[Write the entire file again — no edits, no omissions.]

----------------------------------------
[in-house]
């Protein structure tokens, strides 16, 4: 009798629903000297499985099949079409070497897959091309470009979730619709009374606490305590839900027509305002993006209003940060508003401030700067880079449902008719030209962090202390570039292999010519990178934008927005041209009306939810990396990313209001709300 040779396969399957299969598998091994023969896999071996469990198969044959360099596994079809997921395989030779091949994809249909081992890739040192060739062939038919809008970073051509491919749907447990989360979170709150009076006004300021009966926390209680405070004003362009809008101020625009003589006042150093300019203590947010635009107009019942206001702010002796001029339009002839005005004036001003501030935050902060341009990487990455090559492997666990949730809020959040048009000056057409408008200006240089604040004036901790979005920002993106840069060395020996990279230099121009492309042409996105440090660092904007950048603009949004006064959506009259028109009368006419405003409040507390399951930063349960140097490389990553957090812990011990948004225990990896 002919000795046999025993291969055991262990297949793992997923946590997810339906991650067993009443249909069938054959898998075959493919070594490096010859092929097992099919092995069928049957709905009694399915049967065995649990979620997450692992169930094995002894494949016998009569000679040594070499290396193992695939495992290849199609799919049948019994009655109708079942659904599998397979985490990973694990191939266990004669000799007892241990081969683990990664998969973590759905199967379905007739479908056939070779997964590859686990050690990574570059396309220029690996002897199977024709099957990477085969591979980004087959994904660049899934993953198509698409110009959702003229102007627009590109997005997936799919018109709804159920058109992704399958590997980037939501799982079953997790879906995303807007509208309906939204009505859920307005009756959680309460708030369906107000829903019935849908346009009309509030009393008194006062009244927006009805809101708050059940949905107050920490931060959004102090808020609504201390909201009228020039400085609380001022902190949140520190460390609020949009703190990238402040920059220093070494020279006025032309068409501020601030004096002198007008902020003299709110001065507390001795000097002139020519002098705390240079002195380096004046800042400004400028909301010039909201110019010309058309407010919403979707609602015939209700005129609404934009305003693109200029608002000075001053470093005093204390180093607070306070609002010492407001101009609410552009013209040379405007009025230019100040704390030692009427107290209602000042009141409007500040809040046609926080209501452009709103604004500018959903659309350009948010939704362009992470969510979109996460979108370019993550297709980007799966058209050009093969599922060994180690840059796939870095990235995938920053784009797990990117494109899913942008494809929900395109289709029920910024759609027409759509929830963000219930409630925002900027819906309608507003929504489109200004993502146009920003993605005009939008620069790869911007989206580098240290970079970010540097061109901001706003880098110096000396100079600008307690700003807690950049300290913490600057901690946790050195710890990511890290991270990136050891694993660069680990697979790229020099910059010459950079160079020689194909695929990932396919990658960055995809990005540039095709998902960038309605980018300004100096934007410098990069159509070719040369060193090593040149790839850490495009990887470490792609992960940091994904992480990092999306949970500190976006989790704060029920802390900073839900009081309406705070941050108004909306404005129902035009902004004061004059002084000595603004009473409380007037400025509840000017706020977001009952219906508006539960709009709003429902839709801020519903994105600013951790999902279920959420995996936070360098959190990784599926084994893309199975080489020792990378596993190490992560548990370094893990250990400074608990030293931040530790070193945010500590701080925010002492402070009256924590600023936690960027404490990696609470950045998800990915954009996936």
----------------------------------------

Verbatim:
[in-house]
């Protein structure tokens, strides 16, 4: 009798629903000297499985099949079409070497897959091309470009979730619709009374606490305590839900027509305002993006209003940060508003401030700067880079449902008719030209962090202390570039292999010519990178934008927005041209009306939810990396990313209001709300 040779396969399957299969598998091994023969896999071996469990198969044959360099596994079809997921395989030779091949994809249909081992890739040192060739062939038919809008970073051509491919749907447990989360979170709150009076006004300021009966926390209680405070004003362009809008101020625009003589006042150093300019203590947010635009107009019942206001702010002796001029339009002839005005004036001003501030935050902060341009990487990455090559492997666990949730809020959040048009000056057409408008200006240089604040004036901790979005920002993106840069060395020996990279230099121009492309042409996105440090660092904007950048603009949004006064959506009259028109009368006419405003409040507390399951930063349960140097490389990553957090812990011990948004225990990896 002919000795046999025993291969055991262990297949793992997923946590997810339906991650067993009443249909069938054959898998075959493919070594490096010859092929097992099919092995069928049957709905009694399915049967065995649990979620997450692992169930094995002894494949016998009569000679040594070499290396193992695939495992290849199609799919049948019994009655109708079942659904599998397979985490990973694990191939266990004669000799007892241990081969683990990664998969973590759905199967379905007739479908056939070779997964590859686990050690990574570059396309220029690996002897199977024709099957990477085969591979980004087959994904660049899934993953198509698409110009959702003229102007627009590109997005997936799919018109709804159920058109992704399958590997980037939501799982079953997790879906995303807007509208309906939204009505859920307005009756959680309460708030369906107000829903019935849908346009009309509030009393008194006062009244927006009805809101708050059940949905107050920490931060959004102090808020609504201390909201009228020039400085609380001022902190949140520190460390609020949009703190990238402040920059220093070494020279006025032309068409501020601030004096002198007008902020003299709110001065507390001795000097002139020519002098705390240079002195380096004046800042400004400028909301010039909201110019010309058309407010919403979707609602015939209700005129609404934009305003693109200029608002000075001053470093005093204390180093607070306070609002010492407001101009609410552009013209040379405007009025230019100040704390030692009427107290209602000042009141409007500040809040046609926080209501452009709103604004500018959903659309350009948010939704362009992470969510979109996460979108370019993550297709980007799966058209050009093969599922060994180690840059796939870095990235995938920053784009797990990117494109899913942008494809929900395109289709029920910024759609027409759509929830963000219930409630925002900027819906309608507003929504489109200004993502146009920003993605005009939008620069790869911007989206580098240290970079970010540097061109901001706003880098110096000396100079600008307690700003807690950049300290913490600057901690946790050195710890990511890290991270990136050891694993660069680990697979790229020099910059010459950079160079020689194909695929990932396919990658960055995809990005540039095709998902960038309605980018300004100096934007410098990069159509070719040369060193090593040149790839850490495009990887470490792609992960940091994904992480990092999306949970500190976006989790704060029920802390900073839900009081309406705070941050108004909306404005129902035009902004004061004059002084000595603004009473409380007037400025509840000017706020977001009952219906508006539960709009709003429902839709801020519903994105600013951790999902279920959420995996936070360098959190990784599926084994893309199975080489020792990378596993190490992560548990370094893990250990400074608990030293931040530790070193945010500590701080925010002492402070009256924590600023936690960027404490990696609470950045998800990915954009996936």